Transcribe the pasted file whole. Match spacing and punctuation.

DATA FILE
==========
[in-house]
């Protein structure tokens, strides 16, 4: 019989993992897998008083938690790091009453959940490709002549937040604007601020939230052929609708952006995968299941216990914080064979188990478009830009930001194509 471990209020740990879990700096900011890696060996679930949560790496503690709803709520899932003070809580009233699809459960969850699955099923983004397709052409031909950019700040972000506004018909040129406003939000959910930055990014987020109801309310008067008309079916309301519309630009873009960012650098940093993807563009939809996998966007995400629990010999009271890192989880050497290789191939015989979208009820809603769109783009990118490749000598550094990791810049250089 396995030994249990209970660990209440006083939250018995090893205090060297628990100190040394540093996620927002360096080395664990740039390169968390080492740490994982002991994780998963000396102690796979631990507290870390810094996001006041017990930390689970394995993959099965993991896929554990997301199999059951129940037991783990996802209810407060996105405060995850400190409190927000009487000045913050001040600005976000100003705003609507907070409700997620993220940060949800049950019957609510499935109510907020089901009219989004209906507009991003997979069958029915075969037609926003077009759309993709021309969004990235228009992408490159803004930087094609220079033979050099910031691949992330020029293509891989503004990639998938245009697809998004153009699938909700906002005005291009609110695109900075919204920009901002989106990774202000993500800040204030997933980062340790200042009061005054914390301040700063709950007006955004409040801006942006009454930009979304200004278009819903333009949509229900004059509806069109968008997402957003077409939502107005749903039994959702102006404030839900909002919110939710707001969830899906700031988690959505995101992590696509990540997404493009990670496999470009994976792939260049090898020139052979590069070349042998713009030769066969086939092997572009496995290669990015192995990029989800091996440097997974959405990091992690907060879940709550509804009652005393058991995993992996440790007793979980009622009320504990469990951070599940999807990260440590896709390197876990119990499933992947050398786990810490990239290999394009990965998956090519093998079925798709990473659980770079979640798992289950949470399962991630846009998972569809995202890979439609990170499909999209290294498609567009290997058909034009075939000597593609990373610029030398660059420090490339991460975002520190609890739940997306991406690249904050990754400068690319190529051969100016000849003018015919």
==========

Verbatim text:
[in-house]
């Protein structure tokens, strides 16, 4: 019989993992897998008083938690790091009453959940490709002549937040604007601020939230052929609708952006995968299941216990914080064979188990478009830009930001194509 471990209020740990879990700096900011890696060996679930949560790496503690709803709520899932003070809580009233699809459960969850699955099923983004397709052409031909950019700040972000506004018909040129406003939000959910930055990014987020109801309310008067008309079916309301519309630009873009960012650098940093993807563009939809996998966007995400629990010999009271890192989880050497290789191939015989979208009820809603769109783009990118490749000598550094990791810049250089 396995030994249990209970660990209440006083939250018995090893205090060297628990100190040394540093996620927002360096080395664990740039390169968390080492740490994982002991994780998963000396102690796979631990507290870390810094996001006041017990930390689970394995993959099965993991896929554990997301199999059951129940037991783990996802209810407060996105405060995850400190409190927000009487000045913050001040600005976000100003705003609507907070409700997620993220940060949800049950019957609510499935109510907020089901009219989004209906507009991003997979069958029915075969037609926003077009759309993709021309969004990235228009992408490159803004930087094609220079033979050099910031691949992330020029293509891989503004990639998938245009697809998004153009699938909700906002005005291009609110695109900075919204920009901002989106990774202000993500800040204030997933980062340790200042009061005054914390301040700063709950007006955004409040801006942006009454930009979304200004278009819903333009949509229900004059509806069109968008997402957003077409939502107005749903039994959702102006404030839900909002919110939710707001969830899906700031988690959505995101992590696509990540997404493009990670496999470009994976792939260049090898020139052979590069070349042998713009030769066969086939092997572009496995290669990015192995990029989800091996440097997974959405990091992690907060879940709550509804009652005393058991995993992996440790007793979980009622009320504990469990951070599940999807990260440590896709390197876990119990499933992947050398786990810490990239290999394009990965998956090519093998079925798709990473659980770079979640798992289950949470399962991630846009998972569809995202890979439609990170499909999209290294498609567009290997058909034009075939000597593609990373610029030398660059420090490339991460975002520190609890739940997306991406690249904050990754400068690319190529051969100016000849003018015919």